By John M. Goralka, J.D., LL.M.
Are you a Lottery Winner, Selling Appreciated Assets, or Have High income? If so, then you should better understand The Split Interest Income Trust.
The combined marginal tax rate for California residents can now exceed 50%. Taxes on capital gains can take 1/3 or more of the sale proceeds. Every dollar of tax savings that is invested can produce a lifetime return on investments for the family.
Many, but certainly not all, tax planning structures involve charitable structures. This article focuses on an often-missed planning opportunity. The Split Interest Income Trust provides for the creation of a charitable trust that provides an income tax deduction. When funded, income to you for life (or you may also include your children for their living) with the remainder to your designated charity upon the death of the last-named beneficiary.
In a real-world example, a father, age 49, with three (3) kids ages 28, 24 and 11, made a $7 million contribution to a Split Interest Intergenerational (includes the kids) Income Trust. He received an income tax deduction of $2,171, 200 and safe annual income for his entire life of $420,000 (projected at 6%) and lifetime income for each of his kids. The father is able to maintain investment control through his own investment advisor and could invest in real estate.
The result is very similar to a Charitable Remainder Trust (“CRT”). However, the income tax deduction for the Split Interest Income Trust is calculated differently than the CRT. The income tax deduction is generally substantially larger for the Split Interest Income Trust.
For example, a $1,500,000 contribution contributed to a Split Interest Income Trust provides a charitable income tax deduction of $983,325 income for his life. This provides yearly tax savings of $324,497 and for his wife’s lifetime of $90,000. The cumulative value of that income after 20 years is $1,040,705. If that was related to the sale of real property or an appreciation, an additional tax savings of $247,500 is possible through bypassing a portion of the capital gain.
On the other hand, the same $1,500,000 contribution to a Charitable Remainder Unitrust (“CRUT”) would generate a charitable deduction of only $150,000. A CRUT is a charitable trust where a portion of the income is distributed to the family. The amount paid to the family differs each year based on the investment return. The amount remaining at the end of the Term of life is paid to the designated charity.
A similar contribution to a Charitable Remainder Annuity Trust (“CRAT”) would generate an income tax deduction of $329, 347.41. A CRAT pays a specified amount to the family for a stated term or life. The remainder is paid to the designated charity.
The deduction for the CRAT of $329,347.42 is larger than the $150,000 available for the CRUT. However, both are substantially smaller than the $983,325 charitable contribution available for a comparable Split Interest Income Trust.
This seemingly too good to be true alternative is a form of pooled income fund (“PIF”). Both the PIF and the CRT have been in existence and used since 1969. PIFs are governed under Internal RevenueCode, Section 642 (c)(5). CRTs are governed under IRC, Section 664. Both PIFs and CRTs generally providefor a donor or the donor’s family to receive economic benefits for a term or lifetime with a remainder interest being distributed to a charitable organization recognized under IRC Section 501 (c)(3). However, the PIF and the CRT have substantial differences.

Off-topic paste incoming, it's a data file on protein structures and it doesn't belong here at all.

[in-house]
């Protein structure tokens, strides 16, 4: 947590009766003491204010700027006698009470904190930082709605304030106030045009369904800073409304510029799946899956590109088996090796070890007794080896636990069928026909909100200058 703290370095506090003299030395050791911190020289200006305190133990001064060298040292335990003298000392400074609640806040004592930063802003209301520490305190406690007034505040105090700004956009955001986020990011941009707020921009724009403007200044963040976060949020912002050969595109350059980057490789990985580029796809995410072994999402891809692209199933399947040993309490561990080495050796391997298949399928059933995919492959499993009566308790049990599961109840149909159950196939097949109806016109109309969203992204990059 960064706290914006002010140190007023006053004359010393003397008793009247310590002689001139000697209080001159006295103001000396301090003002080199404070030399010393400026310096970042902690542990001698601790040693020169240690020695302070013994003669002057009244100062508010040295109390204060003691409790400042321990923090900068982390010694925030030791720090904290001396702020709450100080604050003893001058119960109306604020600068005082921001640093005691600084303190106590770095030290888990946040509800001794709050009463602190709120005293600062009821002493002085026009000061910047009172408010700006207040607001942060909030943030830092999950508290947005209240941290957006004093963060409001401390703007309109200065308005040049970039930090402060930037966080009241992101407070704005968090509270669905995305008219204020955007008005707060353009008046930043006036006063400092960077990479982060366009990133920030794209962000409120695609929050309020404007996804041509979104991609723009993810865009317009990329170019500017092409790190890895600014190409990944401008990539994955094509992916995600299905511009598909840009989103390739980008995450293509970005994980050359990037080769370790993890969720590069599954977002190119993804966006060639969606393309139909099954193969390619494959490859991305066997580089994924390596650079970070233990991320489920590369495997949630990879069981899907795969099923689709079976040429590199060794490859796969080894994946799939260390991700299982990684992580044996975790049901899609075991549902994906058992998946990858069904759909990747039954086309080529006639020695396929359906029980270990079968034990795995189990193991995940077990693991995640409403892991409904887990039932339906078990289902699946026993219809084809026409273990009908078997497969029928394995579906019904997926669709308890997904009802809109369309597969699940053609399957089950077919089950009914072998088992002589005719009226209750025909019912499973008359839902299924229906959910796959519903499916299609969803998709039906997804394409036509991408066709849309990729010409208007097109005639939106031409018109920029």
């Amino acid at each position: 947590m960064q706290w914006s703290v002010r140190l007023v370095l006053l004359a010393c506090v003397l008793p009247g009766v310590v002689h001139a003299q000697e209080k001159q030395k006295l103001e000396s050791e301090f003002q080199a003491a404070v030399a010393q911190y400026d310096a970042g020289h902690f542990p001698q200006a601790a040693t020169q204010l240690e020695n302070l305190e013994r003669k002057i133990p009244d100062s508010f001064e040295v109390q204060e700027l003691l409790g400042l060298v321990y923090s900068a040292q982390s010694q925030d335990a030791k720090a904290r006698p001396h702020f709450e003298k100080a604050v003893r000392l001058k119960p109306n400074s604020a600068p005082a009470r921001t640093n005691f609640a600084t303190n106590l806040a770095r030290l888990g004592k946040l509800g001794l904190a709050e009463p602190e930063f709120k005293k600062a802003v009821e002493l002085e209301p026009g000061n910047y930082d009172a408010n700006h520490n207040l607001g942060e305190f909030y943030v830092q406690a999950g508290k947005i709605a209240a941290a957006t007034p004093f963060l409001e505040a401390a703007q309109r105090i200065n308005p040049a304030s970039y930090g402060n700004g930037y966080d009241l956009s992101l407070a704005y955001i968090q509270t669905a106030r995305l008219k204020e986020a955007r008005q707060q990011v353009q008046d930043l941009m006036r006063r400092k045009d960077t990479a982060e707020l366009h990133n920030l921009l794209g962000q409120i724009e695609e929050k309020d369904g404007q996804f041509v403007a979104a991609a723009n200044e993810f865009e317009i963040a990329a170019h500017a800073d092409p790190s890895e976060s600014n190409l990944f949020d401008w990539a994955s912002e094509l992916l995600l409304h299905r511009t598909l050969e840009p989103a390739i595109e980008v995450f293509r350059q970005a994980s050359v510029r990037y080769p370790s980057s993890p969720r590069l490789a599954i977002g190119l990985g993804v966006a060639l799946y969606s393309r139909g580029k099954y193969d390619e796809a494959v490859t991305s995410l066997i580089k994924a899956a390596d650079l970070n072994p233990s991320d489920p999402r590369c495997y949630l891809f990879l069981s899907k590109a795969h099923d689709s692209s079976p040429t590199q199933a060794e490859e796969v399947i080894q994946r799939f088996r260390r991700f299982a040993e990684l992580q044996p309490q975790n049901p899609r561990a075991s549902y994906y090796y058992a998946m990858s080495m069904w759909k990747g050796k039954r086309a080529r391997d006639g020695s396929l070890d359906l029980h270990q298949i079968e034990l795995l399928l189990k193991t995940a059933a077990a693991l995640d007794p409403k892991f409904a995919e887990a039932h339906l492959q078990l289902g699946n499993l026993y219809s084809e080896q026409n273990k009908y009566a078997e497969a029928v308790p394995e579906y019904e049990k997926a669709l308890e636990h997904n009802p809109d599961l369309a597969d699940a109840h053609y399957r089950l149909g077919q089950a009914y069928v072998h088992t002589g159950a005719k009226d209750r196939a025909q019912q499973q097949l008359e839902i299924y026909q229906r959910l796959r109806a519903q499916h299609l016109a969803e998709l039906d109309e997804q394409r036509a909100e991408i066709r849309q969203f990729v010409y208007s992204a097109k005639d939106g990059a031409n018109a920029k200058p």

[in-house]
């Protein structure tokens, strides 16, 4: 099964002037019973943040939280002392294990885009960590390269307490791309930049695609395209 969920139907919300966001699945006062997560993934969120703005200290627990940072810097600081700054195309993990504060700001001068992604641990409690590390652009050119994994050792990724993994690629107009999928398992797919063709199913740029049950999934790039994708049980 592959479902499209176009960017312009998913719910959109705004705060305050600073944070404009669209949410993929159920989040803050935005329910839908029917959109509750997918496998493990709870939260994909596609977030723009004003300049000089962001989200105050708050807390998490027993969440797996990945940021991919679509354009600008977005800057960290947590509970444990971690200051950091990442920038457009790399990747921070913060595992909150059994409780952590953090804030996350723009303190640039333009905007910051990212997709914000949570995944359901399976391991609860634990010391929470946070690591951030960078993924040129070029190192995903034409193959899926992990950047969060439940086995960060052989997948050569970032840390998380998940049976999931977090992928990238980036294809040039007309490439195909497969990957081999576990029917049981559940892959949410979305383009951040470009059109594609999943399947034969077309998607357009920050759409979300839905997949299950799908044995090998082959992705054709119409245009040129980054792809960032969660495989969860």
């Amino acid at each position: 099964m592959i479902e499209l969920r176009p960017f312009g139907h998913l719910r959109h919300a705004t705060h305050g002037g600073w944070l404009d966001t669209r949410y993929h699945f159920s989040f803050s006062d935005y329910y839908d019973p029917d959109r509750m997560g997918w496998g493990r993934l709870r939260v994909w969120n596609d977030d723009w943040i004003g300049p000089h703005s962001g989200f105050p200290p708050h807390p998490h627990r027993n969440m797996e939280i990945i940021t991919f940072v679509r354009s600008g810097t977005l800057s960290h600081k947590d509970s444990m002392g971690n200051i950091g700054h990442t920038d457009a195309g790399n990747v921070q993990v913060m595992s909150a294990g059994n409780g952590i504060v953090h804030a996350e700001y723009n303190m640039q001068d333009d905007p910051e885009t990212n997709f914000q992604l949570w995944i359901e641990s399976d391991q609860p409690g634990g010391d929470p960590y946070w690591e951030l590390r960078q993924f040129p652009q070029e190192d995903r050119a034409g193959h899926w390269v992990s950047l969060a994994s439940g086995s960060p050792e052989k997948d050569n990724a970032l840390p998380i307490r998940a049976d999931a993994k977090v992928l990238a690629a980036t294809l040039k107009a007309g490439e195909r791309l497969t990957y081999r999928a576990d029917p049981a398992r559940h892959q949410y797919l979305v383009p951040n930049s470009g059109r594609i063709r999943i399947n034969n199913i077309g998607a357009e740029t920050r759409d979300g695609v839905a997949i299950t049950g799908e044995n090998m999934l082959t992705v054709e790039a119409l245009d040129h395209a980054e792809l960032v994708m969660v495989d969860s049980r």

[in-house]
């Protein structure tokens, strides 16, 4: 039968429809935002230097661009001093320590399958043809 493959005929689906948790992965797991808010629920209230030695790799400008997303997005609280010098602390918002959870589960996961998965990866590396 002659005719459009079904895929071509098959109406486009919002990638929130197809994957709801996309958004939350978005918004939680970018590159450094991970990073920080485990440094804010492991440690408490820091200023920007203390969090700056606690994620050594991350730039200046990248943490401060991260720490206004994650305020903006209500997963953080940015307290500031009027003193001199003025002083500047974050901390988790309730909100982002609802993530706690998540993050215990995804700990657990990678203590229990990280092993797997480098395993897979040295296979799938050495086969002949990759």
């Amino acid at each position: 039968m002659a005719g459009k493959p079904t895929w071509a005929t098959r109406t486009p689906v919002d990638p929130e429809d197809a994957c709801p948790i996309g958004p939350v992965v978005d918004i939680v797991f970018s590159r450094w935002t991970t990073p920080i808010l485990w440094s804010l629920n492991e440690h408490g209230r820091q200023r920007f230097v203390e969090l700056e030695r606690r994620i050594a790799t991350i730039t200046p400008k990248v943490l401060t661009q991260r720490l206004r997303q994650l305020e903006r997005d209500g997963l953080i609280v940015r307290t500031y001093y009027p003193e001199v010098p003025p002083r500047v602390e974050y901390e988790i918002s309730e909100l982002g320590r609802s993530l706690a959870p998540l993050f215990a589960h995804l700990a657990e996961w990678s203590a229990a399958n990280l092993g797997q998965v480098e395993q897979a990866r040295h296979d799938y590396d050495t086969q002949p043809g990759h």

The CRT is available in a wide variety of forms, each with unique characteristics. These forms include but are not limited to the Charitable Remainder Annuity Trust, the Charitable Remainder Unitrust, the Net Income CRT, the Net Income with makeup CRT, and the Flip Crut. The holder of the remainder interest must be a charity, preferably a public charity. All CRTs are tax exempt trusts. This means that a low basis asset may be contributed for a charitable contribution deductive equal to the assets fair market value. That asset can be sold by the CRT tax free. This enhances the benefit of the charitable contribution which can be used to offset tax on other assets sold or other income.
The CRT must utilize a minimum payout of at least 5% annually. The CRT planners must make an actuarial calculation embedded in the trust that creates a remainder investment for charity equal to 10% of the original contribution.
PIFs, while providing a similar result are very different. There is only one form of PIF which is not a tax exempt trust. However, a PIF can receive and sell low basis assets without recognition of a capital gain. There is no minimum payout and no 10% remainder test as required for a CRT. While a PIF does require pooling, this requirement can be satisfied by a gift from a husband and a wife enabling a pool for a single family. There is no minimum age for a PIIF income beneficiary. An Intergenerational or even Multigenerational PIF can be treated for three (3) or four (4) generations. That is not possible with a CRT.
As indicated above, a PIF generally provides a significantly larger charitable income tax deduction. This makes a PIF a planning consideration to offset high income tax events such as business sales, ROTH conversions or even lottery winners.
Careful consideration should be given to both the CRT and the PIF. However, if multigenerational planning is needed, only the PIF will work. For younger donors, including married couples age 45 or younger, a lifetime CRT may not satisfy the IRS requirements.